The "Republican Shutdown" is now the phrase by day two. The term "lemming strategy" is used even by Republicans being led by the nose ...Obama, it's reported, is set to meet with GOP leaders, sometime later during the afternoon of Day Two. Boehner, upset the Democrats are taking a page from the original Republican hard line during this "do-nothing" decade of Congress, cries foul. But in an increasingly transparent society of social media, where disinformation is absorbed, digested and released back into the air by the electronic beehive, few little violins can be played, as far as Mr. Boehner goes.

Though it took a little time, more than 24 hours, the level of disablement reached by the Republican shut down was noticed by the military industrial complex. Said James Clapper, director of National Intelligence, mentioned "the damage will be insidious." While no new wars were known to be declared, Clapper said the shut down degraded global security.

Eight-hundred thousand government employees furloughed. Stressed out IRS employees with children, mortgage debt. Prison guards going month-to-month. Federal agents, three-fourths of the intelligence network, labelled as "non-essential," as not-on-the-ball as meals on wheels.

Meanwhile, the mouth of the Grand Canyon is wide open, breezy and silent. Rocks older than civilization, yes, even life itself, continue to degrade.

Lee's Ferry, just south of Lake Powell, andthe only way to get across the Colorado River in northern Arizona, is as much on lock down as a gated community. Barricaded by the government. Pre-paid permits of $2,000 for rafting companies are  in limbo. Lee's Ferry was the only way to cross the Colorado River, not to
mention  to let pontoon rafts into the river and embark upon a journey down the Colorado, since long before
the National Park system was created. Like, dude, whatever did the Grand Canyon do before the Feds took over?

"Complicated times," says John Jarvis, head of the National Park Service.

Forty-eight hours of anarchy in the USA, and only the boundaries we believe, tentatively, to exist, that is, the rules of more than 200 years of federal law, history, etc., etc., suddenly erased.

On the third day of the Republican Shut Down, the mice were roaring and the lions sounded more distant, distracted, apologetic or just plain unreal. United States Senate Majority Leader Harry Reid (D-Nev.) describes the Tea Party wing as insane. But the concept of sanity, in terms of the role of government, is shred, perplexed, ephemeral and unreal.

 The Grand Canyon Park itself had become some kind of wild scene, enough to make the late Edward Abbey, the anarchic environmentalist novelist proud, with reports of people crossing boundaries, removing barricades, "running across highways," according to one National Public Radio report, in order to get a look over the edge. As a result, more highways leading to the park are closed to further restrict access.

Regardless, Gov. Brewer, who has been in Flagstaff for a conference on manufacturing by Day Three, has instead been asked about the Republican Shut Down's impact on tourism. The report states she had asked federal officials about a couple of options to keep the park open, but was denied. That was all. It did not sound like a giant effort, a blare of horns at the wall of Jericho. More like a political back spin, a bit of a dodge from a numb skull original statement such as ... "I don't know if the Grand Canyon is a priority for the state of Arizona" which, even when taken out of context, sounds a sorry note. By Day Four, however, the governors office is making more of a push to re-open the park.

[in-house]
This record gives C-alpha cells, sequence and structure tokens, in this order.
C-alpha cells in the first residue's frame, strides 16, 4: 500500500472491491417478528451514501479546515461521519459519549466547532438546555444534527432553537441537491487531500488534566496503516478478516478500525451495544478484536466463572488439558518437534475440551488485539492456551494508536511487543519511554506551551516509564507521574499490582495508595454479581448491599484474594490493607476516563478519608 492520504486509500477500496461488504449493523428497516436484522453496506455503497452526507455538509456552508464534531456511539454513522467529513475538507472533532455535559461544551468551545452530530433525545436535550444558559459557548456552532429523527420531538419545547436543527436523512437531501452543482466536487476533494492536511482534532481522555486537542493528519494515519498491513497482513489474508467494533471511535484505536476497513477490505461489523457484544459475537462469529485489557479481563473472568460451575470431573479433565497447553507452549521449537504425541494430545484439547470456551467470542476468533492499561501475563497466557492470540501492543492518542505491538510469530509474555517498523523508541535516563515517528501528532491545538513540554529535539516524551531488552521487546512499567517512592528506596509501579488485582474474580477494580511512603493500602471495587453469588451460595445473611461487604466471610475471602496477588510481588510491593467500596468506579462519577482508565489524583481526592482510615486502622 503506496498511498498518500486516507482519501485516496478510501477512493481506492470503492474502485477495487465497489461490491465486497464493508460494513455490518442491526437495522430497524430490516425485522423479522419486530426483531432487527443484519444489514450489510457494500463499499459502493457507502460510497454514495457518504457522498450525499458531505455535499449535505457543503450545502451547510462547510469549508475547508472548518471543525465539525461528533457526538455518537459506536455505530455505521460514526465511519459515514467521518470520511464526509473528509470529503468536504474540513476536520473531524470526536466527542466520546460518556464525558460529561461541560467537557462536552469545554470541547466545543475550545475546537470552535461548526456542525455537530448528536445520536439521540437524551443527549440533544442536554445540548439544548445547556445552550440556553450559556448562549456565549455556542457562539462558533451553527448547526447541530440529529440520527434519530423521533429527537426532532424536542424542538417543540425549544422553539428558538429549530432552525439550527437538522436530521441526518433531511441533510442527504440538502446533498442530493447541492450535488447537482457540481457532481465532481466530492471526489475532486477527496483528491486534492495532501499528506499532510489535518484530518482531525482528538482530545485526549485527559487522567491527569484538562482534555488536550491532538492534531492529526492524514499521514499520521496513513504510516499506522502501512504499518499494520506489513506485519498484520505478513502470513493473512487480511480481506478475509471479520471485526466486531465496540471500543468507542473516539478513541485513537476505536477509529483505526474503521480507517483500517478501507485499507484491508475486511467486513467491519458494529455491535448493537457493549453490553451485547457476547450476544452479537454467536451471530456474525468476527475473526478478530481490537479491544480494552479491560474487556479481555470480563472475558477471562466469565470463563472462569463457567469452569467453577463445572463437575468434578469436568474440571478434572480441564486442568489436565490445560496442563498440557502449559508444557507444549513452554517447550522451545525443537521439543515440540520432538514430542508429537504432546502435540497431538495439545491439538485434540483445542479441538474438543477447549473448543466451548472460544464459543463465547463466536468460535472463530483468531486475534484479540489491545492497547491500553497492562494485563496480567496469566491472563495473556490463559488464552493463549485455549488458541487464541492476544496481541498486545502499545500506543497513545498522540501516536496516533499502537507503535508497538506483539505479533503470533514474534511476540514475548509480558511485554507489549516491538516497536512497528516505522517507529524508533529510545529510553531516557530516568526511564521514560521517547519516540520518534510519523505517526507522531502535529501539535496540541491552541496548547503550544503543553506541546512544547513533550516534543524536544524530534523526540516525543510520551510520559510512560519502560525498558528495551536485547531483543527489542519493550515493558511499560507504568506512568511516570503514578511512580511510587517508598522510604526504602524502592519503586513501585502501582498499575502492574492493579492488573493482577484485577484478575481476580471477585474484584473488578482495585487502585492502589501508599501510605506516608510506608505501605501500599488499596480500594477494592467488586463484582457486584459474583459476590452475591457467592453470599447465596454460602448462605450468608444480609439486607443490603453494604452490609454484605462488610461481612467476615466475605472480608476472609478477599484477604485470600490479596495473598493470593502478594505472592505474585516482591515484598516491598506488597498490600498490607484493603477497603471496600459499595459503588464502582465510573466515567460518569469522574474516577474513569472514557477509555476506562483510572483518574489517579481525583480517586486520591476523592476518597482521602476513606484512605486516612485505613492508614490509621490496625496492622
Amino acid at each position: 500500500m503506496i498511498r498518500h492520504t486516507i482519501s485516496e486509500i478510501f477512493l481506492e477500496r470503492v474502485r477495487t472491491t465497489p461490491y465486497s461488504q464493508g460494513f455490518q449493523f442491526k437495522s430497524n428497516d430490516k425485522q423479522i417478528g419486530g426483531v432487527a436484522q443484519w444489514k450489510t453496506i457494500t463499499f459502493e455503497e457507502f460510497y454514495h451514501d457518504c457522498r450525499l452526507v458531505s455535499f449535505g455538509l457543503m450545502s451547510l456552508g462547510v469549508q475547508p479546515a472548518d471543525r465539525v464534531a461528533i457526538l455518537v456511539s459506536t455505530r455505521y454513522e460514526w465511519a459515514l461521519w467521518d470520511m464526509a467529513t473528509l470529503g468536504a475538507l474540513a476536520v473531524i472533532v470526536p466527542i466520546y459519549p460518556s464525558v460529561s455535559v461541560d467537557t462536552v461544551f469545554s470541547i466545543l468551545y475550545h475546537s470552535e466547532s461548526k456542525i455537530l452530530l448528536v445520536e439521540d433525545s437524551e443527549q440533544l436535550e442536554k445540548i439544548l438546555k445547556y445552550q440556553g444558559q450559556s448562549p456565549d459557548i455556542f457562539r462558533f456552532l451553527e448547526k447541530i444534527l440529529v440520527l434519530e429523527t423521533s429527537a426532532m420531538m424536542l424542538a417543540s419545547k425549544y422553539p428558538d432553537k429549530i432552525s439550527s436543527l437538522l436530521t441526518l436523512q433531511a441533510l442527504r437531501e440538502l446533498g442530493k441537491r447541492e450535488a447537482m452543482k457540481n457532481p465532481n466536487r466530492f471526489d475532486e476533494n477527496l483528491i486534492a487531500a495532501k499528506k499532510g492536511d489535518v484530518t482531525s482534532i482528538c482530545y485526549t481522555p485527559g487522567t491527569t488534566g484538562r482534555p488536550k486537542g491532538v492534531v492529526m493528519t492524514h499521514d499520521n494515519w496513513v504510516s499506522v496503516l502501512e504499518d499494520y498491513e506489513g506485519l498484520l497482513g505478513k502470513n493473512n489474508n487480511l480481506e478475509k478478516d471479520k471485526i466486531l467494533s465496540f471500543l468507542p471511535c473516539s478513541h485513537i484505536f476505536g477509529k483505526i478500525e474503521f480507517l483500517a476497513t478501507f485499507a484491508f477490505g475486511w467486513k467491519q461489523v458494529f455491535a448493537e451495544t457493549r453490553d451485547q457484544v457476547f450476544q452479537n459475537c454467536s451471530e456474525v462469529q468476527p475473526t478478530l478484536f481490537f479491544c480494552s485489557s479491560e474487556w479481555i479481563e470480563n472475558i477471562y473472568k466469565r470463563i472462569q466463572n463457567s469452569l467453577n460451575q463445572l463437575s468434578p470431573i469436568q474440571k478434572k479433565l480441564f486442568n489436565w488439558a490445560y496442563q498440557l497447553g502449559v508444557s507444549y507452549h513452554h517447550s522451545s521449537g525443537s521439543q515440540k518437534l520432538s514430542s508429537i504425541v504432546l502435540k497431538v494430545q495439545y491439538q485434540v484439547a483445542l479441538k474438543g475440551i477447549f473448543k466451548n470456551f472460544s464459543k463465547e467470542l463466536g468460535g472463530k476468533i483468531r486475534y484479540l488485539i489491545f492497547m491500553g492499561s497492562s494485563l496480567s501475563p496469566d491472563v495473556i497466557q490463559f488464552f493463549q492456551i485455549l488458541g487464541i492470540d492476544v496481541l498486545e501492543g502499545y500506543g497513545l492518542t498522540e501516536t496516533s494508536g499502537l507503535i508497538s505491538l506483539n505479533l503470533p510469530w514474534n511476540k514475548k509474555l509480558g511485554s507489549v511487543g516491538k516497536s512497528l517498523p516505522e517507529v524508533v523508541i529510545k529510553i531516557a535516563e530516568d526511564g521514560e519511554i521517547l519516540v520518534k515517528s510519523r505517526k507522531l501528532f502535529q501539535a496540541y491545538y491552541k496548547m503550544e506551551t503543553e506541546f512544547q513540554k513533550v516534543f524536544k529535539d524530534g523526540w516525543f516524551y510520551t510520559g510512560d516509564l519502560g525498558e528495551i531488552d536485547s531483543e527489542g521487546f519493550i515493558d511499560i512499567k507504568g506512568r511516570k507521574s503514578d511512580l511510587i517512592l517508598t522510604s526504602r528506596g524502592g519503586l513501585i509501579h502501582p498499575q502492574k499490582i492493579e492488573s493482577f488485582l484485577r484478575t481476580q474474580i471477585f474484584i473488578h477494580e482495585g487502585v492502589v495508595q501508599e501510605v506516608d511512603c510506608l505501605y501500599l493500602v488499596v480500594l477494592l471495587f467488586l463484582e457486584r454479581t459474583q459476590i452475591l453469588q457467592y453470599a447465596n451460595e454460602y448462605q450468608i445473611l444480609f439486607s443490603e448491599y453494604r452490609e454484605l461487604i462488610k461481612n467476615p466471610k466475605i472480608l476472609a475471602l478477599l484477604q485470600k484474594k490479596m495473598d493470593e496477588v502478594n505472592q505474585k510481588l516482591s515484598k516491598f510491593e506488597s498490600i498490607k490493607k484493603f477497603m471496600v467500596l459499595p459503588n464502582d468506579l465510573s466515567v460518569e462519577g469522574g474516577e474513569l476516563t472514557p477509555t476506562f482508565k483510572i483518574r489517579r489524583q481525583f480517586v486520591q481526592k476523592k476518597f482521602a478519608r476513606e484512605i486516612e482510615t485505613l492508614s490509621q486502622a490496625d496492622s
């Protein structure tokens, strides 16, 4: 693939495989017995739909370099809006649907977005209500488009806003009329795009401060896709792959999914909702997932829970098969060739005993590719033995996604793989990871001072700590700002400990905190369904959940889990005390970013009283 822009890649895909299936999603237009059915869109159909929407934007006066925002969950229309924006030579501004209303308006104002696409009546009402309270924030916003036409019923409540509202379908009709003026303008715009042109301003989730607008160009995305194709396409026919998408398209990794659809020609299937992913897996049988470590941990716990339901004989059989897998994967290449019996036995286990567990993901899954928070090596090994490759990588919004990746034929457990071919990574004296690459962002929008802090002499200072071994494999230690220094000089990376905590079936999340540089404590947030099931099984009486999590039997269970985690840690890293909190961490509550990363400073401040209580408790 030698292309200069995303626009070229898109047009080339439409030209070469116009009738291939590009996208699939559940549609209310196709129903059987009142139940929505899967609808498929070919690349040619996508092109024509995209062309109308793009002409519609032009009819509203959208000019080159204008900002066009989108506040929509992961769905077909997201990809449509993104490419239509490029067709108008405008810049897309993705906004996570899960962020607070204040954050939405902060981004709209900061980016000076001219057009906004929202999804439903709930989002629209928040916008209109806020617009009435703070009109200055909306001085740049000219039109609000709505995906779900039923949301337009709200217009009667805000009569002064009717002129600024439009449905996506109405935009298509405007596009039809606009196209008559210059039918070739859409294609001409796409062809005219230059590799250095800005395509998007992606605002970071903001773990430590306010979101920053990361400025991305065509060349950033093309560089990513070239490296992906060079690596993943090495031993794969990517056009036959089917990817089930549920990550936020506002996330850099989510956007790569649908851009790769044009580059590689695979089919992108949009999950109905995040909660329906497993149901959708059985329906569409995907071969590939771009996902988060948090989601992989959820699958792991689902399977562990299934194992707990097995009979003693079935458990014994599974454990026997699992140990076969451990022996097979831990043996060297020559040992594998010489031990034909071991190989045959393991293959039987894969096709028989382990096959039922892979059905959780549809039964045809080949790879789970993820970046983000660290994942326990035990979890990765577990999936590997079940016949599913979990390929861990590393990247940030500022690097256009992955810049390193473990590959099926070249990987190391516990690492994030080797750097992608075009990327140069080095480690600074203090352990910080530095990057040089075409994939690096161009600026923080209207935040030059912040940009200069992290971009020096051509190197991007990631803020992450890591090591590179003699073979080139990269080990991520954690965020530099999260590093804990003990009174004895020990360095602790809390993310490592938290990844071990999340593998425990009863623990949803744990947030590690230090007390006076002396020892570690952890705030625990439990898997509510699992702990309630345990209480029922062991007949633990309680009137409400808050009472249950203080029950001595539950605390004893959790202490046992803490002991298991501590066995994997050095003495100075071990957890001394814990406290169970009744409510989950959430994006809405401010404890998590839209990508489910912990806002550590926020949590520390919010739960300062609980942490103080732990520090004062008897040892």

Meanwhile, the state of such entertainment entities at the Grand Canyon as dinner theater steakhouses, pasta contractors, campground employees and their residents, tour-flight pilots, all kinds of employees at the lodges, none of these people quote "government" workers are thrown into the air: burro drivers and burrito makers, pool men and pool players, projectionists and train conductors and gas attendants and hamburger flippers ...

Two-thousand, five-hundred or so miles away to the east, in Washington D.C., House Republicans are breaking down, looking for outs, and Reid is apologizing for hurting Boehner's feelings. Senate Minority Leader Mitch McConnell, for a half-decade the most intractable obstructionist in American history, if the total lack of activity in Congress during the Obama administration is counted, is looking for a savior: "Help us out of this mess," he was reported as saying. Several congressional Republicans, such as Rep. Michael Fitzpatrick (R-Pa.), said he was ready to break from the Tea Party led Shut Down with other more moderate conservatives, but about 60 hours into anarchy in the USA, nothing had really changed.

Until approximately 11:48 a.m., Arizona time, when the first report of "gunshots at the Capitol building" was reported over the radio ... the Capitol complex, once on shut down, now on lock down, now on gun-tootin' showdown ... Turns out a deranged woman has been shot and killed.

The solid rock of the canyon just keeps degrading, aging, and so on. If it knows something everyone else does not, the timeless nature of the place remains quiet. The nature of politics is just another fly on the eternal wall of political will, in symmetrical opposition, with no end in sight ...